private const int xMin = 1800;
    private const int yMin = 1800;
    private const int defaultPixelColor = 0;


    public void GetArray(out char[,] arr)
    {
        arr = new char[xSize, ySize];
        Random rand = new Random();

        for (int i=0; i<xSize; ++i)
        {
            for (int j=0; j<ySize; ++j)
            {
                var d = rand.NextDouble();

                if (d < 0.5)
                {
                    arr[i, j] = Convert.ToChar(defaultPixelColor);
                }
                else
                {
                    int theInt = Convert.ToInt32(255 * d);
                    arr[i, j] = Convert.ToChar(theInt);
                }
            }
        }

        // cut top
        for (int k = 0; k < (xSize - xMin); k++)
        {
            for (int l = 0; l < ySize; l++)
            {
                arr[k, l] = Convert.ToChar(defaultPixelColor);
            }
        }

        // cut bottom
        for (int k = xMin; k < xSize; k++)
        {
            for (int l = 0; l < ySize; l++)
            {
                arr[k, l] = Convert.ToChar(defaultPixelColor);
            }
        }

        // cut left
        for (int k = 0; k < xSize; k++)
        {
            for (int l = 0; l < (ySize - xMin); l++)
            {
                arr[k, l] = Convert.ToChar(defaultPixelColor);
            }
        }

        // cut right 
        for (int k = 0; k < xSize; k++)
        {
            for (int l = xMin; l < ySize; l++)
            {
                arr[k, l] = Convert.ToChar(defaultPixelColor);
            }
        }

    }

    public void WriteArr(ref char[,] arr)
    {
        char[] line = new char[xSize];

        // all lines
        for (int i=0; i<ySize; ++i)
        {
            // build one line
            for (int j = 0; j < xSize; ++j)
            {
                char curChar = arr[i, j];

                if (curChar == '\0')
                {
                    line[j] = '.';
                }
                else
                {
                    line[j] = curChar;
                }
            }

            string s = new string(line);
            s += "\r\n";
            //FileIO.WriteFileText
            System.IO.File.AppendAllText("Matrix.txt", s);
         }
    }

    public void DetectSize(ref char[,] arr, out Dimensions dim)
    {
        dim = new Dimensions();

        dim.left = xSize;
        dim.top = ySize;
        dim.right = 0;
        dim.bottom = 0;

        for (int i = 0; i < xSize; ++i)
        {
            for (int j = 0; j < ySize; ++j)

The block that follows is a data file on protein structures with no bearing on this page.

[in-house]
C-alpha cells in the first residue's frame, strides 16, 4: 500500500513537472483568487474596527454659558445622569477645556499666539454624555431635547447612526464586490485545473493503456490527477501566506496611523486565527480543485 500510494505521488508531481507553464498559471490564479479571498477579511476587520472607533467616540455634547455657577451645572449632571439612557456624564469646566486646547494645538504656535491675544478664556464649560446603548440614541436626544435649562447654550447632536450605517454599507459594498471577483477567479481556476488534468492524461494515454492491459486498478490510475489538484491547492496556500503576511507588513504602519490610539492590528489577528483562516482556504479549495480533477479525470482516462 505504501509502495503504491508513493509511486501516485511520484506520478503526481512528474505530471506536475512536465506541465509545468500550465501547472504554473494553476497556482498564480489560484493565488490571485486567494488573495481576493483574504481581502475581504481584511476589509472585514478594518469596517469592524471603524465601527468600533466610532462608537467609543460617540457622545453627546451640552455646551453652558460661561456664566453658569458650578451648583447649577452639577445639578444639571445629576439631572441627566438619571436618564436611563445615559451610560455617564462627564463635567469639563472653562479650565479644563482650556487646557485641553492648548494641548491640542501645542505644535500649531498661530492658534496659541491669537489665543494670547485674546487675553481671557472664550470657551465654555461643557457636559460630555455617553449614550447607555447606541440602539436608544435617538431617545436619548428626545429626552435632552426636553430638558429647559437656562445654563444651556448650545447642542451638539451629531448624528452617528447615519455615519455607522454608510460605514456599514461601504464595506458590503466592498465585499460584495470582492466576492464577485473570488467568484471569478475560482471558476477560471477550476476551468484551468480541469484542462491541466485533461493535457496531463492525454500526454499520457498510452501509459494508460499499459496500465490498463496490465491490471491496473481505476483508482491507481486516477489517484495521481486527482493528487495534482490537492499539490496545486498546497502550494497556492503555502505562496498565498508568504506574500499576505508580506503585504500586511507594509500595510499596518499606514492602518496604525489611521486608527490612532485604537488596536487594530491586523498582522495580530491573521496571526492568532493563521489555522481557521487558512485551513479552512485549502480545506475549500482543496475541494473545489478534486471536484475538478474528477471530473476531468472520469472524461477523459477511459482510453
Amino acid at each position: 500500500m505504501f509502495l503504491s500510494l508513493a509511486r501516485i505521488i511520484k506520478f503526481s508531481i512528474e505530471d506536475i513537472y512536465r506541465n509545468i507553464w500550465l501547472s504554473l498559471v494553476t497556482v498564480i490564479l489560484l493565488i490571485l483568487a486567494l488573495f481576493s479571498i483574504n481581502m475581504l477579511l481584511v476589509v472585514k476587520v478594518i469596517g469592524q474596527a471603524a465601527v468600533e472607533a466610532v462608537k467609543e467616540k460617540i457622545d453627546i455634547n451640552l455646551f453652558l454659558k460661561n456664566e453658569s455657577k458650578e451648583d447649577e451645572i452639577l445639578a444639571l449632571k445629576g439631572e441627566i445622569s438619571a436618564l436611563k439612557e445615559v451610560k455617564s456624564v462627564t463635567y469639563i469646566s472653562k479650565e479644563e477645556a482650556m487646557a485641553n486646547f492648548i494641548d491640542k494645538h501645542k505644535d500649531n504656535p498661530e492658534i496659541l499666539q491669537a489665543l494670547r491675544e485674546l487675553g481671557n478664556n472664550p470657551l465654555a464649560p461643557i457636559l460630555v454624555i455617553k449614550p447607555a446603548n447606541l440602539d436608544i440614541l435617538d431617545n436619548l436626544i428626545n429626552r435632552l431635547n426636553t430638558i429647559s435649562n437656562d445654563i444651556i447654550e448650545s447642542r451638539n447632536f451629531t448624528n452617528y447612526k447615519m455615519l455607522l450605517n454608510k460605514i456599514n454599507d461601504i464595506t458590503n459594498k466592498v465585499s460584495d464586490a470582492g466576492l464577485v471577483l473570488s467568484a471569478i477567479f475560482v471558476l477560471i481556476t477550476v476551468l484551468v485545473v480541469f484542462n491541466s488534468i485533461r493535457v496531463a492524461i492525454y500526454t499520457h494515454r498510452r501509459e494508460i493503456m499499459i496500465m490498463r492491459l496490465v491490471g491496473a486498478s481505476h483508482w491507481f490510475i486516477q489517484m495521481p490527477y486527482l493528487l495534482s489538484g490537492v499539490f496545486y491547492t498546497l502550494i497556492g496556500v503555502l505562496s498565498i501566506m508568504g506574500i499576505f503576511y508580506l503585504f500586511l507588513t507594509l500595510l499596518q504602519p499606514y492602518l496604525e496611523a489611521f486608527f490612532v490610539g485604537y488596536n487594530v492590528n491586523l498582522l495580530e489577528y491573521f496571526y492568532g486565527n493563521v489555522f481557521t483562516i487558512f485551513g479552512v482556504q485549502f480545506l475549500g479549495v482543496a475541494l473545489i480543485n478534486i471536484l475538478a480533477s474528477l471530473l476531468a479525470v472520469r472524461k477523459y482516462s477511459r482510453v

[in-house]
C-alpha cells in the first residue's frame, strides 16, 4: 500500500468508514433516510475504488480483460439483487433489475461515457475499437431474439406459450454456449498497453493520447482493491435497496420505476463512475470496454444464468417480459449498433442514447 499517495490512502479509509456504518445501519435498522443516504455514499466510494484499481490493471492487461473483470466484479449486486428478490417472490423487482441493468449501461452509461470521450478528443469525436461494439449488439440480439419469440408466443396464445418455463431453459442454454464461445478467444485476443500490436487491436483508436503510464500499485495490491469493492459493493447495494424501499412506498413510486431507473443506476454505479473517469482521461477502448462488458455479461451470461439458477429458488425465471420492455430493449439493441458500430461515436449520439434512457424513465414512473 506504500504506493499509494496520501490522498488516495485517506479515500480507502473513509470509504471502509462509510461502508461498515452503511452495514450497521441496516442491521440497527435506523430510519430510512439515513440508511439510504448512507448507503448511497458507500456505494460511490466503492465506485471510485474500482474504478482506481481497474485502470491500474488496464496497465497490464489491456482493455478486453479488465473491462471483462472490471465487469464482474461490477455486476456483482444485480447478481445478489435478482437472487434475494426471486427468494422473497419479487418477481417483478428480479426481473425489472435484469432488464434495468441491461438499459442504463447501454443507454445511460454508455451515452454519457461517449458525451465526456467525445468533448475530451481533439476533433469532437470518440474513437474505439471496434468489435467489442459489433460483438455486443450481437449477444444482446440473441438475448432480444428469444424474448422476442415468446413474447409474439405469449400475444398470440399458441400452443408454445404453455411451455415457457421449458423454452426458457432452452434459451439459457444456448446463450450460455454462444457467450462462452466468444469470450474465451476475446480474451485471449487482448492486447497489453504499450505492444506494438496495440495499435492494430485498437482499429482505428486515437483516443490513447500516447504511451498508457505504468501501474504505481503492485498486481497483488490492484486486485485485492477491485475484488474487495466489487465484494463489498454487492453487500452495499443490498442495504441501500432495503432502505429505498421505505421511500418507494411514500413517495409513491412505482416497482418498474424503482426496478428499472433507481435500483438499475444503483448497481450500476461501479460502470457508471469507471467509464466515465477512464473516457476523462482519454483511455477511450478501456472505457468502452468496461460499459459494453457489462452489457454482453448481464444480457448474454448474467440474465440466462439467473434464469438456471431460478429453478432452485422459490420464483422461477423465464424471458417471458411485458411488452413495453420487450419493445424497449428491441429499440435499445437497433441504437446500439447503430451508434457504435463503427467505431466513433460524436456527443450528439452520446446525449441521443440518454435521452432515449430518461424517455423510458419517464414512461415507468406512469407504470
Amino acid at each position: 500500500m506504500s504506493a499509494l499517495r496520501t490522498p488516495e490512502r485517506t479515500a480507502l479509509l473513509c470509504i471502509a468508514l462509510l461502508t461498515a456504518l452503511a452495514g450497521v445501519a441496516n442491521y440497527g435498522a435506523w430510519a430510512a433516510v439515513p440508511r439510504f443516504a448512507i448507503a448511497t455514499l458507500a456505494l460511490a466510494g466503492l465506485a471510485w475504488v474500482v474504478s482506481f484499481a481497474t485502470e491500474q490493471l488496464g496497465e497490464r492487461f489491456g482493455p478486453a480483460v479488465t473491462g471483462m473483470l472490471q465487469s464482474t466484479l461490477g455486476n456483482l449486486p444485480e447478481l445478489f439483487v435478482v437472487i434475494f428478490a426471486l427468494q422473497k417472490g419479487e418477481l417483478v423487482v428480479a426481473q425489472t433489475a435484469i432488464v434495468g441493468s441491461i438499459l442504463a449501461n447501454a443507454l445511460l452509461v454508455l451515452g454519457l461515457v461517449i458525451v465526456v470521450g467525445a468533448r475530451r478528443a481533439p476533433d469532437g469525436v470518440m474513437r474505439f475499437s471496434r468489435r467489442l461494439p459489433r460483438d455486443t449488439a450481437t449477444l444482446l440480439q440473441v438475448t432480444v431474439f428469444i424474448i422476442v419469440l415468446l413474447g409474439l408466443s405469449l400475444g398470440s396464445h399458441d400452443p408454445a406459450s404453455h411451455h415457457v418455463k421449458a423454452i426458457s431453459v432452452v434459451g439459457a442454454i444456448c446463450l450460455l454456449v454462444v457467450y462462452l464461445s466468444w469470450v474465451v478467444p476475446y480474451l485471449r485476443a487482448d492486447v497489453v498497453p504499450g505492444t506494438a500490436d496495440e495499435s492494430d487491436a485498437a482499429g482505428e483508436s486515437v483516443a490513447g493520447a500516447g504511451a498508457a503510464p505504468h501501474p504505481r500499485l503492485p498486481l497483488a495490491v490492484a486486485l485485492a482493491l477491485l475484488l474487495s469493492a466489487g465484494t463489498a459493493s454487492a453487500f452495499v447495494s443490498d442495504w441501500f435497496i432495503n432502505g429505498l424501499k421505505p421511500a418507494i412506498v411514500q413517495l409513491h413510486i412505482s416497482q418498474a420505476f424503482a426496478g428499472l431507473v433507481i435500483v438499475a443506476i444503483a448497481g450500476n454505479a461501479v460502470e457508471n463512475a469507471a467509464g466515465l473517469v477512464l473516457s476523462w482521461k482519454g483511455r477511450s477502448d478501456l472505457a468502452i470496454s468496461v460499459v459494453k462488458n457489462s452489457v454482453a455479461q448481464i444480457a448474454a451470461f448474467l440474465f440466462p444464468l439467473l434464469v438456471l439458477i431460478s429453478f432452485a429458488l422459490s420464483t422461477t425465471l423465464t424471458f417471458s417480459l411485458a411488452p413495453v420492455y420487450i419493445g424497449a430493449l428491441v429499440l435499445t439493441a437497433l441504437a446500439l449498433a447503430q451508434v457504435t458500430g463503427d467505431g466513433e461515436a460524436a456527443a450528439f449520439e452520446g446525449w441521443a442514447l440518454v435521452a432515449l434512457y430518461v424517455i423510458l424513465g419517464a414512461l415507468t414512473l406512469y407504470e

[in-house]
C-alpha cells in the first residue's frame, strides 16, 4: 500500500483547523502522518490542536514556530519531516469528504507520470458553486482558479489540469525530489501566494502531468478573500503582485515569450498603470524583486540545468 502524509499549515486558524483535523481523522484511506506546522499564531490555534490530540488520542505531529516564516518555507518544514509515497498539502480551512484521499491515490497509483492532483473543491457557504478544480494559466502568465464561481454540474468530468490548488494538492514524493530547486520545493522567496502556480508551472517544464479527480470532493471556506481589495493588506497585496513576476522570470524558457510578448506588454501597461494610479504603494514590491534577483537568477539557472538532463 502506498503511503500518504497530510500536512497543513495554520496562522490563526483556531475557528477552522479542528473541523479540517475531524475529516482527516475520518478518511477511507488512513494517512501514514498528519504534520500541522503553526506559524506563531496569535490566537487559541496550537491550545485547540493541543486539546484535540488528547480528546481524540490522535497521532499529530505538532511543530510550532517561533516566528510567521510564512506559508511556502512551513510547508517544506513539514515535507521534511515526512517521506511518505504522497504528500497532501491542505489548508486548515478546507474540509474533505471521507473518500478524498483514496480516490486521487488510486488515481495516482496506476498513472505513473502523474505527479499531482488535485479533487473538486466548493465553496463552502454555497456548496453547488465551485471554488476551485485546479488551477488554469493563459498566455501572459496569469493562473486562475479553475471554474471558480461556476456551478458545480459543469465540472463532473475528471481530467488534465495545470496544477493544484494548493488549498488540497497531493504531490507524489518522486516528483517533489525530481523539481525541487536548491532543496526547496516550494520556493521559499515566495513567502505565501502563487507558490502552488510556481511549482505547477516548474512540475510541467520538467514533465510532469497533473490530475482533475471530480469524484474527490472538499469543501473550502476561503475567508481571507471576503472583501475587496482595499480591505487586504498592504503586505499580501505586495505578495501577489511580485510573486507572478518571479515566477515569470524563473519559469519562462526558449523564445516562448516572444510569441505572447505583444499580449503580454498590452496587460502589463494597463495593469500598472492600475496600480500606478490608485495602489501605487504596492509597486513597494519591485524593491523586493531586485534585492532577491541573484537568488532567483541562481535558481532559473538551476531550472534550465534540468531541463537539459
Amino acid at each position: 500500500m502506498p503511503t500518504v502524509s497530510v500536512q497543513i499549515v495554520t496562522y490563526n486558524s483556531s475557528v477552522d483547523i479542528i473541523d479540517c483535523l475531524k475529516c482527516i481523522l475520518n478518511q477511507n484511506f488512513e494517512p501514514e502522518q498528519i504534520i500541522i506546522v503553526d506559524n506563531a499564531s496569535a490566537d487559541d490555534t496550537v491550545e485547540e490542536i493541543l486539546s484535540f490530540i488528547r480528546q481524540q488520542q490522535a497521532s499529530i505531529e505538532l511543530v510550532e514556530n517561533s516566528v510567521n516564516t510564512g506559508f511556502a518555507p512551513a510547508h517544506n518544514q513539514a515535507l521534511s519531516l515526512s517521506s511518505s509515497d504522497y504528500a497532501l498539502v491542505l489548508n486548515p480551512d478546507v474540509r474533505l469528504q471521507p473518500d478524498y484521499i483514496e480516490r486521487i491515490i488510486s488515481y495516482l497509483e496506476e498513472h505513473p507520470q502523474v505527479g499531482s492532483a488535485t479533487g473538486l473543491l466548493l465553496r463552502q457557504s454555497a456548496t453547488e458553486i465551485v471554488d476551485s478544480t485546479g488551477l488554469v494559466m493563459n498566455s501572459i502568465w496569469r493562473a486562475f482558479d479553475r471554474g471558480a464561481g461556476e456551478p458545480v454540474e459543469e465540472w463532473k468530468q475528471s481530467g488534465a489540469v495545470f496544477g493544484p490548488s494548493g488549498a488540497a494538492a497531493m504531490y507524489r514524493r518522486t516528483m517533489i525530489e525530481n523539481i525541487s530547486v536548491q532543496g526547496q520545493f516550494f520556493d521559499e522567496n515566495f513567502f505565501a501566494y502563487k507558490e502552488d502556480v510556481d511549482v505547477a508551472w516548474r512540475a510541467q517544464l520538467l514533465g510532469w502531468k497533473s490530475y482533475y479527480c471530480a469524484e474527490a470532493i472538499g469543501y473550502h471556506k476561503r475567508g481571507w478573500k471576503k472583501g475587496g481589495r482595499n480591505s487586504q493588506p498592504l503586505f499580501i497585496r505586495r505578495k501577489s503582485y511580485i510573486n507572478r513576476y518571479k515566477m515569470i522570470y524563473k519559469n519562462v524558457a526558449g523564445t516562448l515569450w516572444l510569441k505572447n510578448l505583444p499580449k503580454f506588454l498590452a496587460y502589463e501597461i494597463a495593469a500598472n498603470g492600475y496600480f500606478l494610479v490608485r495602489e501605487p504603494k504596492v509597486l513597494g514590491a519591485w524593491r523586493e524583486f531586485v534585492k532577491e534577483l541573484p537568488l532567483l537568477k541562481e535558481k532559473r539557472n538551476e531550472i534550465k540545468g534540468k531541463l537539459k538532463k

{
                if (!arr[i, j].Equals(Convert.ToChar(defaultPixelColor)))
                {
                    if (i < dim.left)
                    {
                        dim.left = i;
                    }

                    if (j < dim.top)
                    {
                        dim.top = j;
                    }

                    if (i > dim.right)
                    {
                        dim.right = i;
                    }

                    if (j > dim.bottom)
                    {
                        dim.bottom = j;
                    }
                }
            }
        }
    }
}
share|improve this answer
    
You'd be better of swapping your loops as you are currently looping column-wise, i.e., hopping around in memory instead of sequentially accessing elements and using your cache effectively. Also, jagged arrays are faster than multi-dimensional arrays, and certainly performance will be important in an image manipulation algorithm. –  Ed S. Jun 14 '12 at 19:56
    
thanks for the hints. will give it a try... –  Mare Infinitus Jun 14 '12 at 19:59
    
Surely there's a more effective way other then using four separate directional nested for loops? This is almost exactly how I had done my brute force technique prior (and the reason for making this post in the first place). Currently I'm utilising two loops with extra variables for checking backwards from height/width to 0. –  Aequitas Jun 14 '12 at 20:01
    
This is what I'm giving a go now thanks to your assistance Ed. I'm utilising one nested for loop with two extra variables to track the reverse iteration, if that makes any sense! –  Aequitas Jun 14 '12 at 20:08
    
@Aequitas: I posted an example, it may help somewhat (though it doesn't map 1:1 to your problem, but it's close). –  Ed S. Jun 14 '12 at 20:10